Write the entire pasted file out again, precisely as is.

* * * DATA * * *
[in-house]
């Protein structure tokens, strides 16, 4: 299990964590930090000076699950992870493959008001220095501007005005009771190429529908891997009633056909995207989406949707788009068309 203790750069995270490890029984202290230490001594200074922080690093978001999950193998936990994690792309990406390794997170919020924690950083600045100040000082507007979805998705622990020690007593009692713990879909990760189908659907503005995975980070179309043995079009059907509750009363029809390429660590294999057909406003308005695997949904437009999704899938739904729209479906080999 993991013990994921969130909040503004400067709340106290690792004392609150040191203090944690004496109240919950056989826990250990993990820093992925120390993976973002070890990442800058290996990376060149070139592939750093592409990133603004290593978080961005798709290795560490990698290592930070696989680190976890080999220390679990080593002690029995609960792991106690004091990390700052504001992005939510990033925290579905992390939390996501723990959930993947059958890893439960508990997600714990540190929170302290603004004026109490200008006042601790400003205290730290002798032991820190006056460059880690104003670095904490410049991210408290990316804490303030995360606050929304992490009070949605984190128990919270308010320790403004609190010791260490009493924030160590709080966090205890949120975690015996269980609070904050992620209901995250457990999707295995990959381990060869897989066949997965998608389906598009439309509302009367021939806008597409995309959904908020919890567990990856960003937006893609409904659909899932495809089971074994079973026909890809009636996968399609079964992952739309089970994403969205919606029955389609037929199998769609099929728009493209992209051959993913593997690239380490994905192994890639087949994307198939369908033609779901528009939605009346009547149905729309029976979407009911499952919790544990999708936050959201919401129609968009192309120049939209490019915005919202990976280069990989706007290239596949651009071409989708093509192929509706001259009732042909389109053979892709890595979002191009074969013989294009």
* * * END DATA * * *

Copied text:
[in-house]
């Protein structure tokens, strides 16, 4: 299990964590930090000076699950992870493959008001220095501007005005009771190429529908891997009633056909995207989406949707788009068309 203790750069995270490890029984202290230490001594200074922080690093978001999950193998936990994690792309990406390794997170919020924690950083600045100040000082507007979805998705622990020690007593009692713990879909990760189908659907503005995975980070179309043995079009059907509750009363029809390429660590294999057909406003308005695997949904437009999704899938739904729209479906080999 993991013990994921969130909040503004400067709340106290690792004392609150040191203090944690004496109240919950056989826990250990993990820093992925120390993976973002070890990442800058290996990376060149070139592939750093592409990133603004290593978080961005798709290795560490990698290592930070696989680190976890080999220390679990080593002690029995609960792991106690004091990390700052504001992005939510990033925290579905992390939390996501723990959930993947059958890893439960508990997600714990540190929170302290603004004026109490200008006042601790400003205290730290002798032991820190006056460059880690104003670095904490410049991210408290990316804490303030995360606050929304992490009070949605984190128990919270308010320790403004609190010791260490009493924030160590709080966090205890949120975690015996269980609070904050992620209901995250457990999707295995990959381990060869897989066949997965998608389906598009439309509302009367021939806008597409995309959904908020919890567990990856960003937006893609409904659909899932495809089971074994079973026909890809009636996968399609079964992952739309089970994403969205919606029955389609037929199998769609099929728009493209992209051959993913593997690239380490994905192994890639087949994307198939369908033609779901528009939605009346009547149905729309029976979407009911499952919790544990999708936050959201919401129609968009192309120049939209490019915005919202990976280069990989706007290239596949651009071409989708093509192929509706001259009732042909389109053979892709890595979002191009074969013989294009």